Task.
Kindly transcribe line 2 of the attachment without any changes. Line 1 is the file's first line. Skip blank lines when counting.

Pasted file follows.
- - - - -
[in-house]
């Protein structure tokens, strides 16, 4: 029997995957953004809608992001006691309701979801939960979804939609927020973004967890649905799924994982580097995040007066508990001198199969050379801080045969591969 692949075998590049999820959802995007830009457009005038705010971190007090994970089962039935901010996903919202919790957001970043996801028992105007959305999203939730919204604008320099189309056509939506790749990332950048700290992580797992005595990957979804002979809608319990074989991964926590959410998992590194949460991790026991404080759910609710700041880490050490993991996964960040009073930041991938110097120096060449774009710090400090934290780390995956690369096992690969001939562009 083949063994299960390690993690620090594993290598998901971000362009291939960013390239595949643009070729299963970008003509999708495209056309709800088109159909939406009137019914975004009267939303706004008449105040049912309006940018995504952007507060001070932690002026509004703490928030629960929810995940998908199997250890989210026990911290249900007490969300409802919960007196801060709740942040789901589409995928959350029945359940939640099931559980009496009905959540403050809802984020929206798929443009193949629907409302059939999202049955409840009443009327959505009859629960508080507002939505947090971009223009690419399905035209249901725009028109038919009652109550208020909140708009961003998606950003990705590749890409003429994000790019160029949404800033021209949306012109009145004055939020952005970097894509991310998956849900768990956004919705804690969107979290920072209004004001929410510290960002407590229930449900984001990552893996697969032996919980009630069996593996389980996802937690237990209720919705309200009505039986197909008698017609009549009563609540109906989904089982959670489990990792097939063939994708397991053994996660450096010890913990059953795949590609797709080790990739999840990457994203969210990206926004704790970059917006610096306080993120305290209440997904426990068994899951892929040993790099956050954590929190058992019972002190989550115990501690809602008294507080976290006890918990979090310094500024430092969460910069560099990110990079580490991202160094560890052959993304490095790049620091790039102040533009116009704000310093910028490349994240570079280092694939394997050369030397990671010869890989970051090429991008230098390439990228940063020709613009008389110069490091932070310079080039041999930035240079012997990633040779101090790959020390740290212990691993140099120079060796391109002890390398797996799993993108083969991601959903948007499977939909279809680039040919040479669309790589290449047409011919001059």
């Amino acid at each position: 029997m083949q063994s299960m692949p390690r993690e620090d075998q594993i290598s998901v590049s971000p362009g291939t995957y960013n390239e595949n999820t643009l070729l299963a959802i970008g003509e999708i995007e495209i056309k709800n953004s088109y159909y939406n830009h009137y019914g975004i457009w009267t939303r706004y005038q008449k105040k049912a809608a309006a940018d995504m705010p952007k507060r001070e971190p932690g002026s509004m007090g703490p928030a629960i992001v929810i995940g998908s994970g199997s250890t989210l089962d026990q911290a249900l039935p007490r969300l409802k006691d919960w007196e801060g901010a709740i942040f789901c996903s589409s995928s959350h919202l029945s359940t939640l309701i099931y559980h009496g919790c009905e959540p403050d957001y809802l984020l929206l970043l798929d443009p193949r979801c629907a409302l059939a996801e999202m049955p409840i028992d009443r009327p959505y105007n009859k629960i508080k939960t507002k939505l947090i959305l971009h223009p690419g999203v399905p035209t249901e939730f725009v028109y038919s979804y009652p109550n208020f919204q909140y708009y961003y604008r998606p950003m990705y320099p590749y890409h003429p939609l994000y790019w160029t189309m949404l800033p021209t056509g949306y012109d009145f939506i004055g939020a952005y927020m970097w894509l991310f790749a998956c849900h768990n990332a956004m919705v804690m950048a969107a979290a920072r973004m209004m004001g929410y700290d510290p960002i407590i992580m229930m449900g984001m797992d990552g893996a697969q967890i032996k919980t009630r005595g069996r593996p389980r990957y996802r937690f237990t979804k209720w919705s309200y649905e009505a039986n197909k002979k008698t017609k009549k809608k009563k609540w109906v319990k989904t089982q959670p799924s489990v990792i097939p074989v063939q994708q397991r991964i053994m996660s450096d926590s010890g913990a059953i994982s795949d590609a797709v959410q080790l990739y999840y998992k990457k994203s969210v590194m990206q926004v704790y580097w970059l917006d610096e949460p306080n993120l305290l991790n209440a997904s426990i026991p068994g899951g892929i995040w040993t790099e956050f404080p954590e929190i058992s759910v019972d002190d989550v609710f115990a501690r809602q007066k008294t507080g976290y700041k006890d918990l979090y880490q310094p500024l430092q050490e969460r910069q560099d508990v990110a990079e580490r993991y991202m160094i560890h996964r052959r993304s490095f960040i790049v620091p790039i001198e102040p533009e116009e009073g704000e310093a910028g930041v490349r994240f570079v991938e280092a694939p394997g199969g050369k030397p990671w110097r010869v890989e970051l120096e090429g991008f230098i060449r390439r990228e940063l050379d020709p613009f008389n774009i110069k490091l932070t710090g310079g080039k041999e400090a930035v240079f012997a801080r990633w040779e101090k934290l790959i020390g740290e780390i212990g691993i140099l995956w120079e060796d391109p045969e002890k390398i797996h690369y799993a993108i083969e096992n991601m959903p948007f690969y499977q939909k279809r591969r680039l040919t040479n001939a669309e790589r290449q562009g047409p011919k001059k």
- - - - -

């Protein structure tokens, strides 16, 4: 029997995957953004809608992001006691309701979801939960979804939609927020973004967890649905799924994982580097995040007066508990001198199969050379801080045969591969 692949075998590049999820959802995007830009457009005038705010971190007090994970089962039935901010996903919202919790957001970043996801028992105007959305999203939730919204604008320099189309056509939506790749990332950048700290992580797992005595990957979804002979809608319990074989991964926590959410998992590194949460991790026991404080759910609710700041880490050490993991996964960040009073930041991938110097120096060449774009710090400090934290780390995956690369096992690969001939562009 083949063994299960390690993690620090594993290598998901971000362009291939960013390239595949643009070729299963970008003509999708495209056309709800088109159909939406009137019914975004009267939303706004008449105040049912309006940018995504952007507060001070932690002026509004703490928030629960929810995940998908199997250890989210026990911290249900007490969300409802919960007196801060709740942040789901589409995928959350029945359940939640099931559980009496009905959540403050809802984020929206798929443009193949629907409302059939999202049955409840009443009327959505009859629960508080507002939505947090971009223009690419399905035209249901725009028109038919009652109550208020909140708009961003998606950003990705590749890409003429994000790019160029949404800033021209949306012109009145004055939020952005970097894509991310998956849900768990956004919705804690969107979290920072209004004001929410510290960002407590229930449900984001990552893996697969032996919980009630069996593996389980996802937690237990209720919705309200009505039986197909008698017609009549009563609540109906989904089982959670489990990792097939063939994708397991053994996660450096010890913990059953795949590609797709080790990739999840990457994203969210990206926004704790970059917006610096306080993120305290209440997904426990068994899951892929040993790099956050954590929190058992019972002190989550115990501690809602008294507080976290006890918990979090310094500024430092969460910069560099990110990079580490991202160094560890052959993304490095790049620091790039102040533009116009704000310093910028490349994240570079280092694939394997050369030397990671010869890989970051090429991008230098390439990228940063020709613009008389110069490091932070310079080039041999930035240079012997990633040779101090790959020390740290212990691993140099120079060796391109002890390398797996799993993108083969991601959903948007499977939909279809680039040919040479669309790589290449047409011919001059």